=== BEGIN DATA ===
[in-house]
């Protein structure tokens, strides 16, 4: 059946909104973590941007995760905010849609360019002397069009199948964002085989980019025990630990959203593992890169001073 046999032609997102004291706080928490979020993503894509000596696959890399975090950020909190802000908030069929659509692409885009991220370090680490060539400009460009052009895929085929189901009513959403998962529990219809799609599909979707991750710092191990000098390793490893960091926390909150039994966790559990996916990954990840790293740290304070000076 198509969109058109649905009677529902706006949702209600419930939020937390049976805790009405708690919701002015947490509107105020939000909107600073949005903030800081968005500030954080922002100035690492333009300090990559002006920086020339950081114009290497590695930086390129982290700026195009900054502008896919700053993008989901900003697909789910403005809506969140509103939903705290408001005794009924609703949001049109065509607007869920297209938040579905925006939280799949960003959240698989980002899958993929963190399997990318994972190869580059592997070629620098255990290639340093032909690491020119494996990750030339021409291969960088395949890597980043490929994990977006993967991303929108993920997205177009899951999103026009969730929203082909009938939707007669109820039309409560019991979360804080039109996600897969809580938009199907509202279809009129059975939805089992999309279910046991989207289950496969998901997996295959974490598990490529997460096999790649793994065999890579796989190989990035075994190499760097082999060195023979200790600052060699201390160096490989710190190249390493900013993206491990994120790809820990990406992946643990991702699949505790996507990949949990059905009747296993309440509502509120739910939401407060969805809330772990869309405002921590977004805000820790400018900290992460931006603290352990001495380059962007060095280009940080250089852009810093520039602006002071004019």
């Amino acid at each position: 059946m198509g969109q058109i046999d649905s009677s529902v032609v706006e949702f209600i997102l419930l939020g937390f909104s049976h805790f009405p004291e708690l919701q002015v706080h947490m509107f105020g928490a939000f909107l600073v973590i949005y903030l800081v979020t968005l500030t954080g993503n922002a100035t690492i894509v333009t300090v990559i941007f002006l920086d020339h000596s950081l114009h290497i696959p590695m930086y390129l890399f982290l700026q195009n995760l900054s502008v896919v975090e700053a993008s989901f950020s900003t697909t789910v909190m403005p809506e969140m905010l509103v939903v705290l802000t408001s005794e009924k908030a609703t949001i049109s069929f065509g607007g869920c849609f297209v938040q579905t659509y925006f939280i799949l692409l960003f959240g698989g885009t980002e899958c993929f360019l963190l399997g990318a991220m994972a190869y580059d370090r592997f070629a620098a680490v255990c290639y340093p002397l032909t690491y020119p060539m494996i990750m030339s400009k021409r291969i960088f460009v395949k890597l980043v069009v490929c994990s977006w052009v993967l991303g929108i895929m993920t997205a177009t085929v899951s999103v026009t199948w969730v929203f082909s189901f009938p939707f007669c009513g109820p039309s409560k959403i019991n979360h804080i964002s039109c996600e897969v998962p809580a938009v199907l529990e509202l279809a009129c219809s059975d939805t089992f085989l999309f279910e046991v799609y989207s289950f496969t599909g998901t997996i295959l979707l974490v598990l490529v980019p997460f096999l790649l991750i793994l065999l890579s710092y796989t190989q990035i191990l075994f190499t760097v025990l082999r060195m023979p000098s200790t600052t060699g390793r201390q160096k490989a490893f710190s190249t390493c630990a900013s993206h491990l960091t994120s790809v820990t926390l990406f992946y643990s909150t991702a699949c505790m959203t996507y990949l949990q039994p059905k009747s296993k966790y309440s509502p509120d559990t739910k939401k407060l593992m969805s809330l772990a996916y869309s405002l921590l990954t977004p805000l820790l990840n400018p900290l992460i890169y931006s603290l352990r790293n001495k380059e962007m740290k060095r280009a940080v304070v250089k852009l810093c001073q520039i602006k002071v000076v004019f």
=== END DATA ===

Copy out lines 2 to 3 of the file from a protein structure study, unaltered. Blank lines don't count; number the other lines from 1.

């Protein structure tokens, strides 16, 4: 059946909104973590941007995760905010849609360019002397069009199948964002085989980019025990630990959203593992890169001073 046999032609997102004291706080928490979020993503894509000596696959890399975090950020909190802000908030069929659509692409885009991220370090680490060539400009460009052009895929085929189901009513959403998962529990219809799609599909979707991750710092191990000098390793490893960091926390909150039994966790559990996916990954990840790293740290304070000076 198509969109058109649905009677529902706006949702209600419930939020937390049976805790009405708690919701002015947490509107105020939000909107600073949005903030800081968005500030954080922002100035690492333009300090990559002006920086020339950081114009290497590695930086390129982290700026195009900054502008896919700053993008989901900003697909789910403005809506969140509103939903705290408001005794009924609703949001049109065509607007869920297209938040579905925006939280799949960003959240698989980002899958993929963190399997990318994972190869580059592997070629620098255990290639340093032909690491020119494996990750030339021409291969960088395949890597980043490929994990977006993967991303929108993920997205177009899951999103026009969730929203082909009938939707007669109820039309409560019991979360804080039109996600897969809580938009199907509202279809009129059975939805089992999309279910046991989207289950496969998901997996295959974490598990490529997460096999790649793994065999890579796989190989990035075994190499760097082999060195023979200790600052060699201390160096490989710190190249390493900013993206491990994120790809820990990406992946643990991702699949505790996507990949949990059905009747296993309440509502509120739910939401407060969805809330772990869309405002921590977004805000820790400018900290992460931006603290352990001495380059962007060095280009940080250089852009810093520039602006002071004019």
């Amino acid at each position: 059946m198509g969109q058109i046999d649905s009677s529902v032609v706006e949702f209600i997102l419930l939020g937390f909104s049976h805790f009405p004291e708690l919701q002015v706080h947490m509107f105020g928490a939000f909107l600073v973590i949005y903030l800081v979020t968005l500030t954080g993503n922002a100035t690492i894509v333009t300090v990559i941007f002006l920086d020339h000596s950081l114009h290497i696959p590695m930086y390129l890399f982290l700026q195009n995760l900054s502008v896919v975090e700053a993008s989901f950020s900003t697909t789910v909190m403005p809506e969140m905010l509103v939903v705290l802000t408001s005794e009924k908030a609703t949001i049109s069929f065509g607007g869920c849609f297209v938040q579905t659509y925006f939280i799949l692409l960003f959240g698989g885009t980002e899958c993929f360019l963190l399997g990318a991220m994972a190869y580059d370090r592997f070629a620098a680490v255990c290639y340093p002397l032909t690491y020119p060539m494996i990750m030339s400009k021409r291969i960088f460009v395949k890597l980043v069009v490929c994990s977006w052009v993967l991303g929108i895929m993920t997205a177009t085929v899951s999103v026009t199948w969730v929203f082909s189901f009938p939707f007669c009513g109820p039309s409560k959403i019991n979360h804080i964002s039109c996600e897969v998962p809580a938009v199907l529990e509202l279809a009129c219809s059975d939805t089992f085989l999309f279910e046991v799609y989207s289950f496969t599909g998901t997996i295959l979707l974490v598990l490529v980019p997460f096999l790649l991750i793994l065999l890579s710092y796989t190989q990035i191990l075994f190499t760097v025990l082999r060195m023979p000098s200790t600052t060699g390793r201390q160096k490989a490893f710190s190249t390493c630990a900013s993206h491990l960091t994120s790809v820990t926390l990406f992946y643990s909150t991702a699949c505790m959203t996507y990949l949990q039994p059905k009747s296993k966790y309440s509502p509120d559990t739910k939401k407060l593992m969805s809330l772990a996916y869309s405002l921590l990954t977004p805000l820790l990840n400018p900290l992460i890169y931006s603290l352990r790293n001495k380059e962007m740290k060095r280009a940080v304070v250089k852009l810093c001073q520039i602006k002071v000076v004019f």